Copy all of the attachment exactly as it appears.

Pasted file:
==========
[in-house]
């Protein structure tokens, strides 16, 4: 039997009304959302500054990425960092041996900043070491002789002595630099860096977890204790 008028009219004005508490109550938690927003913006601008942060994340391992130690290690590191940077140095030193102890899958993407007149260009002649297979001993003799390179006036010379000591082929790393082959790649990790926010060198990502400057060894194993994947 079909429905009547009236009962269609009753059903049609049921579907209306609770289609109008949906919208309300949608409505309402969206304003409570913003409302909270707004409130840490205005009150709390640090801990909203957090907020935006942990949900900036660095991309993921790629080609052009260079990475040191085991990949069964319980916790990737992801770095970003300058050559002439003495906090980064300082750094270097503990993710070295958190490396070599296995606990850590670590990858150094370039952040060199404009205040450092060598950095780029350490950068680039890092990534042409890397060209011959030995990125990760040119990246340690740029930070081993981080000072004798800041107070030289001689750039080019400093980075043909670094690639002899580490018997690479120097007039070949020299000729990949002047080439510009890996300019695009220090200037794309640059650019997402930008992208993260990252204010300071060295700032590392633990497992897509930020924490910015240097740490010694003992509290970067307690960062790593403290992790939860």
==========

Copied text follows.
[in-house]
């Protein structure tokens, strides 16, 4: 039997009304959302500054990425960092041996900043070491002789002595630099860096977890204790 008028009219004005508490109550938690927003913006601008942060994340391992130690290690590191940077140095030193102890899958993407007149260009002649297979001993003799390179006036010379000591082929790393082959790649990790926010060198990502400057060894194993994947 079909429905009547009236009962269609009753059903049609049921579907209306609770289609109008949906919208309300949608409505309402969206304003409570913003409302909270707004409130840490205005009150709390640090801990909203957090907020935006942990949900900036660095991309993921790629080609052009260079990475040191085991990949069964319980916790990737992801770095970003300058050559002439003495906090980064300082750094270097503990993710070295958190490396070599296995606990850590670590990858150094370039952040060199404009205040450092060598950095780029350490950068680039890092990534042409890397060209011959030995990125990760040119990246340690740029930070081993981080000072004798800041107070030289001689750039080019400093980075043909670094690639002899580490018997690479120097007039070949020299000729990949002047080439510009890996300019695009220090200037794309640059650019997402930008992208993260990252204010300071060295700032590392633990497992897509930020924490910015240097740490010694003992509290970067307690960062790593403290992790939860």